Book Review: Bringing Yoga to Life by Donna Farhi
You may have heard the exciting news that we are going to be posting semi-regular yogi book reviews coupled with book giveaways – to help our community of students deepen their understanding of yoga. It is truly amazing the way that our yoga practice enables us to feel strong in body and more flexible both physically and mentally. One of my teachers says however, that if this is all you are hoping to get from your practice – then you are selling both yourself, and the tradition, incredibly short!
I thought we would kick off with not only one of my favourites but one of the most loved yoga texts of modern yoga. Donna Farhi has been practicing and teaching yoga for over two decades. She is one of the world’s most respected teachers and many of her books are on the required reading list of many yoga teacher trainings. “Bringing Yoga to Life: The Everyday Practice of Enlightened Living” is a classic, first published in 2004 and just like many yoga texts – it is as relevant today as it was 13 years ago. I chose this book because not only is it an old favourite – it is incredibly accessible to even the newest yogi – whilst still having a treasure trove to offer those well seasoned in yogic philosophy.
What’s it all about?
Bringing Yoga to Life: The Everyday Practice of Enlightened Living, is much as the title describes – a handbook for bringing the practices of yoga into every day and truly bringing Yoga to Life! Farhi uses arguably the most authoritative text on yoga (The Yoga Sutras of Patanjali) as a rough blueprint for her exploration and makes the concepts and ideas accessible to our modern day lives. She lays out the foundation with the limbs or components that make up the journey of (and to) yoga (yamas, niyamas, asana, pranayama, pratyahara, dharana, dhyana and samadhi). She discusses the common obstacles and lessons along the path, expands on the causes of suffering (according to Patanjali), debunks a few myths and clearly (and realistically) sets out the ways in which yoga will enrich our lives. Farhi weaves throughout stories and accounts from both students and her own life in a way that helps us understand whilst our path is unique – the challenges are not unlike the rest of our human brothers and sisters.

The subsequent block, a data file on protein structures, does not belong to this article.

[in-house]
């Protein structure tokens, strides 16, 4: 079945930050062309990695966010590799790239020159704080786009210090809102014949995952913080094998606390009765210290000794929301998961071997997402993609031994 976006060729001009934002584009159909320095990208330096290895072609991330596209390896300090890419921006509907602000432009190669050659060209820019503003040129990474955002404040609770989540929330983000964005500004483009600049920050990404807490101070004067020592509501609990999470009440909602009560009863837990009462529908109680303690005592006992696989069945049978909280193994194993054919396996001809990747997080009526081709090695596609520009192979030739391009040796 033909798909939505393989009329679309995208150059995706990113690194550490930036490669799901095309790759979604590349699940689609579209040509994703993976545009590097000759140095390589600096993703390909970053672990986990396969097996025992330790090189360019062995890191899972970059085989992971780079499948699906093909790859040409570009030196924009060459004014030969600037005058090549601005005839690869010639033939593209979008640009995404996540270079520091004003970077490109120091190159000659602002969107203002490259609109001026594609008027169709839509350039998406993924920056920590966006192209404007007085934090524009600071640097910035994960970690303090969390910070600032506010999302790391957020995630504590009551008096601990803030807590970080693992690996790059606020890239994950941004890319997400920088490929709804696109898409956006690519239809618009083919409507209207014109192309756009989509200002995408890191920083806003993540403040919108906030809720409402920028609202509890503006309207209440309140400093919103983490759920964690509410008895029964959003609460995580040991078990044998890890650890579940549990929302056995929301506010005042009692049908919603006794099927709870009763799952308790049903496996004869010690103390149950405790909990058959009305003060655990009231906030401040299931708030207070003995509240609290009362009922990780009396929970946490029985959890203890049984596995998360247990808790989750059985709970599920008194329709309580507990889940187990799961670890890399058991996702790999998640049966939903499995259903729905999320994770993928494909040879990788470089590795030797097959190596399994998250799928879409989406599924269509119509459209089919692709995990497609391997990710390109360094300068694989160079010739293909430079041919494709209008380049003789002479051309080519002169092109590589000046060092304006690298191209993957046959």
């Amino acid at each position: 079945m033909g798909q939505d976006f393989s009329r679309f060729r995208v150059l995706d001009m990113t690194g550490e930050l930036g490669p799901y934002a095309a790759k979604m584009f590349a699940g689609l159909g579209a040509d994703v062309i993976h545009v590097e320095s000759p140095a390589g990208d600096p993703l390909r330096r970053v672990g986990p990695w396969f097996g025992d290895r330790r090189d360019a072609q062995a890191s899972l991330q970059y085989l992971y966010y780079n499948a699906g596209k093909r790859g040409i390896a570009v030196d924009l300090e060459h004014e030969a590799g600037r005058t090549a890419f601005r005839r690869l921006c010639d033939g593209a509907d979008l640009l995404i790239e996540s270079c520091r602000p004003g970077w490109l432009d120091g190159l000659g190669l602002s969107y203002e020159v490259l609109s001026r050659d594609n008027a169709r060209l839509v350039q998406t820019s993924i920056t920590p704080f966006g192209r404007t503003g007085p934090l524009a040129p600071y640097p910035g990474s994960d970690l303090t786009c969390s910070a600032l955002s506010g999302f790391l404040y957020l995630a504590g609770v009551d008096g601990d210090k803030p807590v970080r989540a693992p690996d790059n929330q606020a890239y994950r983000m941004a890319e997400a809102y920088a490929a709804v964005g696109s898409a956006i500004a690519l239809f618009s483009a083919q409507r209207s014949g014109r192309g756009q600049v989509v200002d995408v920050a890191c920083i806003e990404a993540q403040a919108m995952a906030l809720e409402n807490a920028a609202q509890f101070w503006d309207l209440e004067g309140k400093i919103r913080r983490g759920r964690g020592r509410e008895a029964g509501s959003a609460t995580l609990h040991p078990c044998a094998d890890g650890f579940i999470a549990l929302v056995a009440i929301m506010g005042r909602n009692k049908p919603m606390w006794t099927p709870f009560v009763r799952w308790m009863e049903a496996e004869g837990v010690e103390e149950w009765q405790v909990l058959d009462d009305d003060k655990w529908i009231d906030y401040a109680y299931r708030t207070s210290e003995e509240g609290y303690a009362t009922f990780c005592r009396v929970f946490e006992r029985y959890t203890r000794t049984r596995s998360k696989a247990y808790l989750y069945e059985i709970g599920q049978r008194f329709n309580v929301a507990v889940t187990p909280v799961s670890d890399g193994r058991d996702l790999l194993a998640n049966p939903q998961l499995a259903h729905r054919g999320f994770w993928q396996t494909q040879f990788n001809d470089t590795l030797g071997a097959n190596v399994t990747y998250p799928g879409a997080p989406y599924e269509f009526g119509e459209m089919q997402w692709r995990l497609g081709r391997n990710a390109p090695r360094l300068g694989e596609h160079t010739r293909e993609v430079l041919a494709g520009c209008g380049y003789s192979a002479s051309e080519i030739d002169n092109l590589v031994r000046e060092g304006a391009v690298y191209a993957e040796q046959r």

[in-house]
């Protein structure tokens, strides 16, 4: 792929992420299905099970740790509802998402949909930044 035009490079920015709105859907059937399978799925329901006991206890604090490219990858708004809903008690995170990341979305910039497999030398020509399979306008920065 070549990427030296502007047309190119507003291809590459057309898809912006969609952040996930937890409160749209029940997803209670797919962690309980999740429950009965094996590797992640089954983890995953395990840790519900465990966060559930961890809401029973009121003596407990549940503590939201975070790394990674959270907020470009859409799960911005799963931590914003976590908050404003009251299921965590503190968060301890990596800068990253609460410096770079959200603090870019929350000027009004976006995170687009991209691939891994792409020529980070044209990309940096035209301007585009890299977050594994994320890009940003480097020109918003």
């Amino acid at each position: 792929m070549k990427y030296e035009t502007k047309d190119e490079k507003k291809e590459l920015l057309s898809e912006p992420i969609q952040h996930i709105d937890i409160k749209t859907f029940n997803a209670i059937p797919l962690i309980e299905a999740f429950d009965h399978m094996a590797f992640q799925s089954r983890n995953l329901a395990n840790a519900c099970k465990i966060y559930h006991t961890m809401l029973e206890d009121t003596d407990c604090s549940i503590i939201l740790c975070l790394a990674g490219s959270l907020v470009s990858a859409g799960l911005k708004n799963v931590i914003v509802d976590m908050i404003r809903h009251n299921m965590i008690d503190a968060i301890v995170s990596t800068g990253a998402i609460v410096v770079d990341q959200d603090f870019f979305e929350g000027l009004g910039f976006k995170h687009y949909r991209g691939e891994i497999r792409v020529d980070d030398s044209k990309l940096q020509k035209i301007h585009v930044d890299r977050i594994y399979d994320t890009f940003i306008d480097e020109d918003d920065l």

The words we use are big and perhaps intimidating, yet this practice is for ordinary people leading ordinary lives who wish to take up the extraordinary challenge of awakening to their true nature. And the challenge exists, not outside our everyday life, but within it.
What I love about it:
Donna Farhi is a born writer and her way of putting words together means that this book is incredibly easy to read, exquisitely phrased and full of poetic gems that make you want to post it all over your instagram account. The wisdom is instilled in a way that makes it accessible to a complete yoga newbie – even someone who might not be aware that there is a philosophical side to yoga. Yet, it generously provides for those well versed in yogic philosophy and life practice. I first read this book relatively early in my practice journey and loved it. I returned to various chapters again and again and loved sharing quotes with students on the mat. Now, having returned to reread the whole thing again for this review, i found it just as rewarding – with so many new gems of wisdom to underline and highlight. My copy of this book is dog eared, full of post it notes and underlined paragraphs – a testament to the content.
It is also incredibly practical and as Farhi introduces us to the theory side of the practice, she sprinkles it with everyday life practices that assist us in uncovering the insights and eventually freedoms that the tradition promises the dedicated practitioner.